Court Grants Class Certification In SRAM Antitrust Litigation

December 10th, 2009

SFMS is one of the law firms involved in the action captioned, In re: Static Random Access Memory (SRAM) Antitrust Litigation, No. 07-01819-CW, pending in the United States District Court for the Northern District of California. On November 25, 2009, Plaintiffs' Motion for Class Certification was granted. The opinion granting the Motion for Class Certification was authored by the Honorable Claudia Wilken. In this litigation, the Plaintiffs allege that, between 1996 and 2006, Defendants conspired to fix and maintain artificially high prices for SRAM. The certified class consists of all persons and entities residing in the United States who, from November 1,1996 through at least December 31, 2006, purchased SRAM in the United States indirectly from the Defendants for their own use and not for resale. Specifically excluded from this Class are the Defendants; the officers, directors or employees of any Defendant; any entity in which any Defendant has a controlling interest; and any affiliate, legal representative, heir or assign of any Defendant. Also excluded are any federal, state or local governmental entities, any judicial officer presiding over this action and the members of his/her immediate family and judicial staff, and any juror assigned to this action. Additionally, the Court certified similar state plaintiff classes, including Arizona, Arkansas, California, Florida, Hawaii, Iowa, Kansas, Maine, Massachusetts, Michigan, Minnesota, Montana, Nevada, New Mexico, New York, North Carolina, North Dakota, Pennsylvania, Puerto Rico, Rhode Island, South Dakota, Tennessee, Utah, Washington, West Virginia, Wisconsin and the District of Columbia.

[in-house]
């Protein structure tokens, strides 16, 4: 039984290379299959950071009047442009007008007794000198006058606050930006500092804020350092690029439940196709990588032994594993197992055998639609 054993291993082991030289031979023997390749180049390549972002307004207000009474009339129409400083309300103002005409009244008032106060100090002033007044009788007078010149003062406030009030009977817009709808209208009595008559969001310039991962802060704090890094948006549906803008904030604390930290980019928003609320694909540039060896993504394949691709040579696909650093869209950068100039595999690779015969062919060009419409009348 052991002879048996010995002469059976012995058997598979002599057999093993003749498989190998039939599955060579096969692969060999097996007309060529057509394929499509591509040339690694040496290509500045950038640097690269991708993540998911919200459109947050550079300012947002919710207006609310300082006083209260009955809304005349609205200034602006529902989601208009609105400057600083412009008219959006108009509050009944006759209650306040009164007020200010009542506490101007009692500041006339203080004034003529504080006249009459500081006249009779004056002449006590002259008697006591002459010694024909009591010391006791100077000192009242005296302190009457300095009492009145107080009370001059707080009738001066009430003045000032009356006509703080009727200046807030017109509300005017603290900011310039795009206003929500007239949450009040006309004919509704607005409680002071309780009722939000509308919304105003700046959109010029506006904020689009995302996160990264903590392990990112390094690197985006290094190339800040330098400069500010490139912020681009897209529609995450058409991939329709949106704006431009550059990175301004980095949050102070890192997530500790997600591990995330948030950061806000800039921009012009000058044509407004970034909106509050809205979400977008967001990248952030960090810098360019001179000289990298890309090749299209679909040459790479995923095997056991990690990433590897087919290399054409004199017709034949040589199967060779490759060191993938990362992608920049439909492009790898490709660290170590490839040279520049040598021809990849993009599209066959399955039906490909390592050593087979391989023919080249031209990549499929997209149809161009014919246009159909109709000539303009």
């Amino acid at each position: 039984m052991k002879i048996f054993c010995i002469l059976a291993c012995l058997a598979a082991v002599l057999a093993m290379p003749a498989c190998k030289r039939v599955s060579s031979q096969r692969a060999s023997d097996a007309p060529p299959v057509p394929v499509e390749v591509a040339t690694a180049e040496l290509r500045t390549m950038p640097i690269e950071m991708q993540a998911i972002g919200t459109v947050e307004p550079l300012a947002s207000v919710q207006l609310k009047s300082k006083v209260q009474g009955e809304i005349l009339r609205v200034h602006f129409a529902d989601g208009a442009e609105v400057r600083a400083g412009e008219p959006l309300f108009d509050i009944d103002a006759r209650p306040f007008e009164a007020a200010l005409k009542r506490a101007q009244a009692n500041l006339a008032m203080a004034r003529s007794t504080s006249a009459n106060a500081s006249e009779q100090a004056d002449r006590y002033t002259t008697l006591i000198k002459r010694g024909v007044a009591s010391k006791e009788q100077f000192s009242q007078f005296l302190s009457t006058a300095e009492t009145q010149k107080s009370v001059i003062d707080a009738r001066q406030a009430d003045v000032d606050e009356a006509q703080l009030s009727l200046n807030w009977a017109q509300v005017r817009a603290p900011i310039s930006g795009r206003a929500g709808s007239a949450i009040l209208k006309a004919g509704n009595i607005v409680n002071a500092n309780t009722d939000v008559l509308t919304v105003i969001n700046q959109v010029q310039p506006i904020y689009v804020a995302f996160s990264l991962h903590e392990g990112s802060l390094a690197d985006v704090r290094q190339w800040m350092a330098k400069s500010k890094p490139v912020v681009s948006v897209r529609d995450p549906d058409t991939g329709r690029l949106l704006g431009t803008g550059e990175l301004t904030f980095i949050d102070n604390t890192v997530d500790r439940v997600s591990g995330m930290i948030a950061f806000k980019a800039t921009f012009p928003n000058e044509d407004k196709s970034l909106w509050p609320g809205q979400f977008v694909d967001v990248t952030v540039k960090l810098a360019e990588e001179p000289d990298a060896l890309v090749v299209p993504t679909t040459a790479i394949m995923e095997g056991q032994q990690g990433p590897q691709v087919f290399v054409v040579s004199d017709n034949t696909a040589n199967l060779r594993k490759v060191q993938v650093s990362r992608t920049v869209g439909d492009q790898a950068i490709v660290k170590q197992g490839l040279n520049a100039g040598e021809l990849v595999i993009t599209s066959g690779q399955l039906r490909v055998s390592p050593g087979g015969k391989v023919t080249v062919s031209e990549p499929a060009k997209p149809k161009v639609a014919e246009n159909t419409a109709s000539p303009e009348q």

In certifying a nation-wide class under Federal Rule of Civil Procedure 23(b)(2), the Court found that the Plaintiffs alleged sufficient facts to establish Article III standing for their nation-wide injunctive class and that Plaintiffs sufficiently alleged that there is a risk that the conspiracy will persist or reform in the future. Pursuant to Rule 23(b)(3), the Court found that common issues predominate with respect to the Plaintiffs' proof of damages, conspiracy and impact elements of their antitrust conspiracy claim. The Court also ruled that the Rule 23(b)(3) requirement of superiority was satisfied because certifying the classes is superior to, and more manageable than, any other procedure available for the treatment of factual and legal issues raised by Plaintiffs' claims.

It is expected that within the next few months, notice will be sent out to Class Members notifying them of the Court's decision certifying the Classes.